In PLoS Genetics this week, a team led by investigators at the Australian National University reports its use of "chromosome painting and gene mapping to deconstruct the DFTD [Tasmanian devil facial tumor disease] karyotype and determine the chromosome and gene rearrangements involved in carcinogenesis." Through its analysis, the team produced detailed maps of both the devil and tumor karyotypes, which the researchers say will aid future genomic investigations into the transmissible cancer.
Elsewhere in the journal, researchers at the University of Southern California present "evidence from the heritable cancer syndrome multiple endocrine neoplasia type 2B" that positive selection for new disease mutations has occurred in the human germline. The USC team also says its study may be "useful for studying other disease mutations with similar characteristics and could uncover additional germline selection pathways or identify true mutation hot spots."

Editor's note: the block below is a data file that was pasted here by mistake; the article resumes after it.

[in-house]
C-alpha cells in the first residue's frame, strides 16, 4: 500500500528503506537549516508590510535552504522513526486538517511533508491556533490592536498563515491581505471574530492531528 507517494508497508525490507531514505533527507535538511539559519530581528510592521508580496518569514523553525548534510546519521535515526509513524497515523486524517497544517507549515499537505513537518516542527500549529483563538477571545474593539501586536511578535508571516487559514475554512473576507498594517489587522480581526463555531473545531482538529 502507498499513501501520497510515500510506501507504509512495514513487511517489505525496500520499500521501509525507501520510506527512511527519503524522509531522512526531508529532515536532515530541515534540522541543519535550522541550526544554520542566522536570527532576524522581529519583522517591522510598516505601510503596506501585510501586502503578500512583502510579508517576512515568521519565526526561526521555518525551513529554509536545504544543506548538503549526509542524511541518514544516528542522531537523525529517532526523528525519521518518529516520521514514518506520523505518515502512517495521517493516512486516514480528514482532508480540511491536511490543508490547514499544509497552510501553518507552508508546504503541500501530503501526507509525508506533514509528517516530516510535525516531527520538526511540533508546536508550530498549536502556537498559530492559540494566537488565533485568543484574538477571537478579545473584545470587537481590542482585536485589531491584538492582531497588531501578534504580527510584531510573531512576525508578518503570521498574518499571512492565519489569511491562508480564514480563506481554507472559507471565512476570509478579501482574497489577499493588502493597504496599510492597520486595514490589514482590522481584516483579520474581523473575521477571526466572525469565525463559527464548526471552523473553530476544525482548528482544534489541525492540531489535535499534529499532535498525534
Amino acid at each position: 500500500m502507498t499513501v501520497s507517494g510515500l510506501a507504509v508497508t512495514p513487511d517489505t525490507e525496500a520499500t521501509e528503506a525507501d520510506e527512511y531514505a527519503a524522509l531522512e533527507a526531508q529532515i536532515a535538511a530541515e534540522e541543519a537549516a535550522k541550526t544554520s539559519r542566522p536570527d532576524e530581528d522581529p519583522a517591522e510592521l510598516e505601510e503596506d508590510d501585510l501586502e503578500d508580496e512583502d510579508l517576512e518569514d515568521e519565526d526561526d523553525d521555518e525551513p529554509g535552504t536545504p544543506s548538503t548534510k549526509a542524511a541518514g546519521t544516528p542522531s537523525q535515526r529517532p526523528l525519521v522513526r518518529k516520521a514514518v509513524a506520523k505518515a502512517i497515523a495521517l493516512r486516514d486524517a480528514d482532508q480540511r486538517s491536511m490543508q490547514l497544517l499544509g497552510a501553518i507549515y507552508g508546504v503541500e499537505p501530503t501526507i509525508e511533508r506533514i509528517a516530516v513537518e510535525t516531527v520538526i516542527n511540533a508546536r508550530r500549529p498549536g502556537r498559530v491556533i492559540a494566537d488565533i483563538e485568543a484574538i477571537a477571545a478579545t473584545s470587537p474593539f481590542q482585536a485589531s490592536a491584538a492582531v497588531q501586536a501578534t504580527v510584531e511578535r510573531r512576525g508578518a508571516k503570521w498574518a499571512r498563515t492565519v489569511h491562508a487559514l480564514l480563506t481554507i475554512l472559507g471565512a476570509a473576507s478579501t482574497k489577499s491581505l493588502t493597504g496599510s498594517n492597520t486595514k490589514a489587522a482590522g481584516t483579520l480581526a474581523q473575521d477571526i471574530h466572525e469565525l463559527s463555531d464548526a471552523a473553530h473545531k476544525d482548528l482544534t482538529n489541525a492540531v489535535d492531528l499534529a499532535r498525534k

Over in PLoS Computational Biology, a separate team led by researchers at USC discusses the "use of gene ontology annotations to assess functional similarity among orthologs and paralogs." The researchers show there is a global ascertainment bias in experiment-based gene ontology annotations for human and mouse genes, and say that "GO annotations are often incomplete, potentially in a biased manner, and subject to an “open world assumption” (absence of an annotation does not imply absence of a function), and that conclusions drawn from a novel, large-scale GO analysis should whenever possible be supported by careful, in-depth examination of examples, to help ensure the conclusions have a justifiable biological basis."